‘Welcome to country’ superimposes documents of early white settlement over preserved natural landscapes, and incorporates iconic symbols of nature and spirituality with vintage book pages representing a range of responses to Australian settlement.
Idyll – Royal National Park, 2006
Digital photomedia, 40cm x 40 cm ea (image size)
It is a long-held tradition that visitors to places of natural beauty seek the ‘idyllic’ – an ideal location of perfect repose and contemplation, where one communes with the environment in a situation of isolation and detachment from busy, mundane life. It is a tradition that has been transplanted from our European heritage to an antipodean setting, and, in our area, is evident in a multitude of archival images of the Royal National Park from Wattamolla, the Hacking River, and locations around the villages of Bundeena and Maianbar.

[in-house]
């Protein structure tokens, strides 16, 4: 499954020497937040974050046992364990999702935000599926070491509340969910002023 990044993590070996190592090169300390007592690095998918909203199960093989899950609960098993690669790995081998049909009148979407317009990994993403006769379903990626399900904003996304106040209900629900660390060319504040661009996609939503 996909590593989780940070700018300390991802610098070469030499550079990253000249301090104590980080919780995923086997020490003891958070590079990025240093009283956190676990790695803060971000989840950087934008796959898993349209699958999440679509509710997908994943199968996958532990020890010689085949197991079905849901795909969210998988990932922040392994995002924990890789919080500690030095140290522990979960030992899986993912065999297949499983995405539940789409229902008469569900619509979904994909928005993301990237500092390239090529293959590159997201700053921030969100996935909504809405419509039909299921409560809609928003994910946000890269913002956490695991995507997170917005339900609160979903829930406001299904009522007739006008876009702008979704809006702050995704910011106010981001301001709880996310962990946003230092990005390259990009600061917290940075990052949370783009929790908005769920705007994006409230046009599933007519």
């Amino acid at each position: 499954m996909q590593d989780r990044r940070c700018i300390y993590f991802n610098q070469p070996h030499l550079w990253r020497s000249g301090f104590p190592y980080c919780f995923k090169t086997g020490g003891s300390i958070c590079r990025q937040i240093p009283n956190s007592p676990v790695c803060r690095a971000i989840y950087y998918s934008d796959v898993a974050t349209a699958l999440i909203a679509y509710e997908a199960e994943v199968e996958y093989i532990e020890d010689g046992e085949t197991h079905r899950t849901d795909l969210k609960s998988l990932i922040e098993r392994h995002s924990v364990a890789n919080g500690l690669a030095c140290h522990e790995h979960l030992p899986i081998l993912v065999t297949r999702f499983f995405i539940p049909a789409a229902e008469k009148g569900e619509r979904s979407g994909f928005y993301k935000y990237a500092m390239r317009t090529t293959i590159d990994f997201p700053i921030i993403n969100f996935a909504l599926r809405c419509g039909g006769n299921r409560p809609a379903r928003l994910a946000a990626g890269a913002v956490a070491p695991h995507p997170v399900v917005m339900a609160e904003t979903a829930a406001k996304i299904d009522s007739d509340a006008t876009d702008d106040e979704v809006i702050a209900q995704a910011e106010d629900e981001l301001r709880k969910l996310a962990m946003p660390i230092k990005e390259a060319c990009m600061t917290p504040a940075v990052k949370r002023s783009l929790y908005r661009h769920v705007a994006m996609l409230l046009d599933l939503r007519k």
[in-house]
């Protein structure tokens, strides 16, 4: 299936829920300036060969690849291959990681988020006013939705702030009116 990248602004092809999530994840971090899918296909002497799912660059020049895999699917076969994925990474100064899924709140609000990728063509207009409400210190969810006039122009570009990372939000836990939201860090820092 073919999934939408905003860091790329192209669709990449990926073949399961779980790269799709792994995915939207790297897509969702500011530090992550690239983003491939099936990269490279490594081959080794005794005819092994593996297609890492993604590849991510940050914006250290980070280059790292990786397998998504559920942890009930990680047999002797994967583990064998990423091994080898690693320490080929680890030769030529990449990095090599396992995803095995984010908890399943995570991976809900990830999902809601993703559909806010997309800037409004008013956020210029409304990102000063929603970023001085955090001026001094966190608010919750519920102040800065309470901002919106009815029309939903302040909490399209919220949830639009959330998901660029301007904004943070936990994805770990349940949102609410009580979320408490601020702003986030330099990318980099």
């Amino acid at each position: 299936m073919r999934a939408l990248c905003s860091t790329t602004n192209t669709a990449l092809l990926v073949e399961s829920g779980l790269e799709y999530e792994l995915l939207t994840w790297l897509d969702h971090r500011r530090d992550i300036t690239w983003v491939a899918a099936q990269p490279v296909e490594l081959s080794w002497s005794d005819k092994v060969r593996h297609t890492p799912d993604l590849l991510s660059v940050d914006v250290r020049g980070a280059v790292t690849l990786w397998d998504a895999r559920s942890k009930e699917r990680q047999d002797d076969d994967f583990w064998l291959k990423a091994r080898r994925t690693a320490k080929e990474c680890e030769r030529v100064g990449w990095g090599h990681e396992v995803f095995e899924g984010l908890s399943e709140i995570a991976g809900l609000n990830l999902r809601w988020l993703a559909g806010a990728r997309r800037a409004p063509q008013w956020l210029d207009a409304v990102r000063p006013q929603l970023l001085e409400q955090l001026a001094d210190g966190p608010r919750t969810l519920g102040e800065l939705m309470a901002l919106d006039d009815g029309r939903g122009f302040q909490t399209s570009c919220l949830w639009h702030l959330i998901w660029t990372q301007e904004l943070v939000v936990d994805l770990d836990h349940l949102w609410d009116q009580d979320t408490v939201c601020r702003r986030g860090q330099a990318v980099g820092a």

I propose that seeking the idyllic equates to the search for a spiritual relationship to land, and that in the absence of a long-rooted cultural relationship with place, and in the presence of a culture whose edifices and lifestyles serve generally to alienate its residents from the ‘natural’ in their environment, we experience an intrinsic and chronic hunger for the kind of archetypal and meaningful experience of nature and place that we see expressed by indigenous cultures.